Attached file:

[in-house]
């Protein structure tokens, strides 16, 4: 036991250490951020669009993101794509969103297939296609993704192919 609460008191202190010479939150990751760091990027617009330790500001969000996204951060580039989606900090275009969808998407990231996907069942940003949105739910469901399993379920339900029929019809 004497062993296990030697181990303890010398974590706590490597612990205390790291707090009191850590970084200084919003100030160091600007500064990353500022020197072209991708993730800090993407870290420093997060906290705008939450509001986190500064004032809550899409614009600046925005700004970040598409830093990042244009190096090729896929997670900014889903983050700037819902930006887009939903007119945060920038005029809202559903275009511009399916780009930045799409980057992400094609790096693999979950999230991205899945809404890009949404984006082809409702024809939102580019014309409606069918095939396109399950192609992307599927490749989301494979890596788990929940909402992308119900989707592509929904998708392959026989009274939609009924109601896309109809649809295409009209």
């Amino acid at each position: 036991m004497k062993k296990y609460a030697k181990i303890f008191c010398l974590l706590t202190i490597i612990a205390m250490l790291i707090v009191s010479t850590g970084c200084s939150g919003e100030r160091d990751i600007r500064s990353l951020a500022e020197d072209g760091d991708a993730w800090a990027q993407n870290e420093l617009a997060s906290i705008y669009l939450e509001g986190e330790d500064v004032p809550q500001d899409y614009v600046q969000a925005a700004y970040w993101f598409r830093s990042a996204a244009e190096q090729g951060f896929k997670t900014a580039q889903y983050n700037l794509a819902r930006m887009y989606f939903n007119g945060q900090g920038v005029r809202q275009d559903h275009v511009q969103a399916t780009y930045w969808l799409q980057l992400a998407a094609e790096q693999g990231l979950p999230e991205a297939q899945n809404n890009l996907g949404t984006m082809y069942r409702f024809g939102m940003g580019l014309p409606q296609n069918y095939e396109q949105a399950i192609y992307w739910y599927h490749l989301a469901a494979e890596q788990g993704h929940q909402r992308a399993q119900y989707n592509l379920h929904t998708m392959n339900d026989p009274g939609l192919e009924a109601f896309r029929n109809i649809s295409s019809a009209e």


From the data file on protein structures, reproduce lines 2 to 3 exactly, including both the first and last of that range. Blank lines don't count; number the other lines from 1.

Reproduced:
């Protein structure tokens, strides 16, 4: 036991250490951020669009993101794509969103297939296609993704192919 609460008191202190010479939150990751760091990027617009330790500001969000996204951060580039989606900090275009969808998407990231996907069942940003949105739910469901399993379920339900029929019809 004497062993296990030697181990303890010398974590706590490597612990205390790291707090009191850590970084200084919003100030160091600007500064990353500022020197072209991708993730800090993407870290420093997060906290705008939450509001986190500064004032809550899409614009600046925005700004970040598409830093990042244009190096090729896929997670900014889903983050700037819902930006887009939903007119945060920038005029809202559903275009511009399916780009930045799409980057992400094609790096693999979950999230991205899945809404890009949404984006082809409702024809939102580019014309409606069918095939396109399950192609992307599927490749989301494979890596788990929940909402992308119900989707592509929904998708392959026989009274939609009924109601896309109809649809295409009209």
């Amino acid at each position: 036991m004497k062993k296990y609460a030697k181990i303890f008191c010398l974590l706590t202190i490597i612990a205390m250490l790291i707090v009191s010479t850590g970084c200084s939150g919003e100030r160091d990751i600007r500064s990353l951020a500022e020197d072209g760091d991708a993730w800090a990027q993407n870290e420093l617009a997060s906290i705008y669009l939450e509001g986190e330790d500064v004032p809550q500001d899409y614009v600046q969000a925005a700004y970040w993101f598409r830093s990042a996204a244009e190096q090729g951060f896929k997670t900014a580039q889903y983050n700037l794509a819902r930006m887009y989606f939903n007119g945060q900090g920038v005029r809202q275009d559903h275009v511009q969103a399916t780009y930045w969808l799409q980057l992400a998407a094609e790096q693999g990231l979950p999230e991205a297939q899945n809404n890009l996907g949404t984006m082809y069942r409702f024809g939102m940003g580019l014309p409606q296609n069918y095939e396109q949105a399950i192609y992307w739910y599927h490749l989301a469901a494979e890596q788990g993704h929940q909402r992308a399993q119900y989707n592509l379920h929904t998708m392959n339900d026989p009274g939609l192919e009924a109601f896309r029929n109809i649809s295409s019809a009209e």